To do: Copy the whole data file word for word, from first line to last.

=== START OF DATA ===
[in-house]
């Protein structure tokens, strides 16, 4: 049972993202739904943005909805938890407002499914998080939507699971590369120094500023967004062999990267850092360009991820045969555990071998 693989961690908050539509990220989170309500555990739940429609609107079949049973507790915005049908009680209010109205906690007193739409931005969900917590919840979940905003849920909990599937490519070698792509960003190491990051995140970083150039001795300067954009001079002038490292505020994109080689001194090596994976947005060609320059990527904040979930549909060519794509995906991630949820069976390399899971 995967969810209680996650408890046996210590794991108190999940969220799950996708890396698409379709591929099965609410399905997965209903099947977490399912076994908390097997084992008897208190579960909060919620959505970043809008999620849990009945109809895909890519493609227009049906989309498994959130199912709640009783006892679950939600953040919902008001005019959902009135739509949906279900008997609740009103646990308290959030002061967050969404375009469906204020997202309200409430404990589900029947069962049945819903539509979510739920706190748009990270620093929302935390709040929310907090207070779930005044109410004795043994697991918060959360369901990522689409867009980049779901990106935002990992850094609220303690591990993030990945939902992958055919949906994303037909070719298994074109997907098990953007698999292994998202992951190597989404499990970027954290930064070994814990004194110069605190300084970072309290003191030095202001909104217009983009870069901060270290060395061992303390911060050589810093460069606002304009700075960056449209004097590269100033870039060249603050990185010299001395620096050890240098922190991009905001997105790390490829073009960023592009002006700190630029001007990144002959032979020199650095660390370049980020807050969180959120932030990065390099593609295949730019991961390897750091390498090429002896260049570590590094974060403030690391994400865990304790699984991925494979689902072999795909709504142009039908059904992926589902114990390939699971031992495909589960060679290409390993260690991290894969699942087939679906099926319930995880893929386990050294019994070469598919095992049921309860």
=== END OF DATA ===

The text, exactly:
[in-house]
């Protein structure tokens, strides 16, 4: 049972993202739904943005909805938890407002499914998080939507699971590369120094500023967004062999990267850092360009991820045969555990071998 693989961690908050539509990220989170309500555990739940429609609107079949049973507790915005049908009680209010109205906690007193739409931005969900917590919840979940905003849920909990599937490519070698792509960003190491990051995140970083150039001795300067954009001079002038490292505020994109080689001194090596994976947005060609320059990527904040979930549909060519794509995906991630949820069976390399899971 995967969810209680996650408890046996210590794991108190999940969220799950996708890396698409379709591929099965609410399905997965209903099947977490399912076994908390097997084992008897208190579960909060919620959505970043809008999620849990009945109809895909890519493609227009049906989309498994959130199912709640009783006892679950939600953040919902008001005019959902009135739509949906279900008997609740009103646990308290959030002061967050969404375009469906204020997202309200409430404990589900029947069962049945819903539509979510739920706190748009990270620093929302935390709040929310907090207070779930005044109410004795043994697991918060959360369901990522689409867009980049779901990106935002990992850094609220303690591990993030990945939902992958055919949906994303037909070719298994074109997907098990953007698999292994998202992951190597989404499990970027954290930064070994814990004194110069605190300084970072309290003191030095202001909104217009983009870069901060270290060395061992303390911060050589810093460069606002304009700075960056449209004097590269100033870039060249603050990185010299001395620096050890240098922190991009905001997105790390490829073009960023592009002006700190630029001007990144002959032979020199650095660390370049980020807050969180959120932030990065390099593609295949730019991961390897750091390498090429002896260049570590590094974060403030690391994400865990304790699984991925494979689902072999795909709504142009039908059904992926589902114990390939699971031992495909589960060679290409390993260690991290894969699942087939679906099926319930995880893929386990050294019994070469598919095992049921309860």